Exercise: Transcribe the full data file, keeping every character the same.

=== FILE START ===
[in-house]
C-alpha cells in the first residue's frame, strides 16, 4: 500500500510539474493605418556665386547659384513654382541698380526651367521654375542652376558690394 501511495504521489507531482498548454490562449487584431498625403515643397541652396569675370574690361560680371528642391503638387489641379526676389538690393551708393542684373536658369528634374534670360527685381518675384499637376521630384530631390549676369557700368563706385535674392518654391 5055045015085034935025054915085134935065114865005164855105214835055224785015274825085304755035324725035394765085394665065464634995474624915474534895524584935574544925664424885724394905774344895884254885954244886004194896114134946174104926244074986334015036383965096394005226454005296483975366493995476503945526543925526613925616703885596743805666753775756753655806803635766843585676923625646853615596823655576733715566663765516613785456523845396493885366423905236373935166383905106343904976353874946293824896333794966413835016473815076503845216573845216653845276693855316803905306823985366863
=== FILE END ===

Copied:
[in-house]
C-alpha cells in the first residue's frame, strides 16, 4: 500500500510539474493605418556665386547659384513654382541698380526651367521654375542652376558690394 501511495504521489507531482498548454490562449487584431498625403515643397541652396569675370574690361560680371528642391503638387489641379526676389538690393551708393542684373536658369528634374534670360527685381518675384499637376521630384530631390549676369557700368563706385535674392518654391 5055045015085034935025054915085134935065114865005164855105214835055224785015274825085304755035324725035394765085394665065464634995474624915474534895524584935574544925664424885724394905774344895884254885954244886004194896114134946174104926244074986334015036383965096394005226454005296483975366493995476503945526543925526613925616703885596743805666753775756753655806803635766843585676923625646853615596823655576733715566663765516613785456523845396493885366423905236373935166383905106343904976353874946293824896333794966413835016473815076503845216573845216653845276693855316803905306823985366863